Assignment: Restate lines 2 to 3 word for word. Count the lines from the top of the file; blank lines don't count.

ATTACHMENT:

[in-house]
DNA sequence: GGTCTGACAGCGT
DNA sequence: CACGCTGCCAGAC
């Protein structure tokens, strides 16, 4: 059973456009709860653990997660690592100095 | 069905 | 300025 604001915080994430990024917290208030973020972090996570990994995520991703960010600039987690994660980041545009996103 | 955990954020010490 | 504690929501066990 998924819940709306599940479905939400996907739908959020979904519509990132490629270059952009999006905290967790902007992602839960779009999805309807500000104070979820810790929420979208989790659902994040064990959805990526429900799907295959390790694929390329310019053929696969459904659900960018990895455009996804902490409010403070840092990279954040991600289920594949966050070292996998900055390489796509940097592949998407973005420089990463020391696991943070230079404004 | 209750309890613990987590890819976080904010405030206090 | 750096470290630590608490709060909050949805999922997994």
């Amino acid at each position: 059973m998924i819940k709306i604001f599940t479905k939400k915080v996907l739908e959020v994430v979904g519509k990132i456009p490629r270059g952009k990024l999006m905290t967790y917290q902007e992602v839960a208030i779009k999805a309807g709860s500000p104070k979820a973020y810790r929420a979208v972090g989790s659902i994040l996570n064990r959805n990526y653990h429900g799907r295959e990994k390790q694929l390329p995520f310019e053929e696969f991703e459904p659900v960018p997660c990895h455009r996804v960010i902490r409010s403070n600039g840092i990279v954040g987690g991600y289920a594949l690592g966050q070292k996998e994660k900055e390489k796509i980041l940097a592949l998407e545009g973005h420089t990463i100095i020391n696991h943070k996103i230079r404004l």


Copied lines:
DNA sequence: GGTCTGACAGCGT
DNA sequence: CACGCTGCCAGAC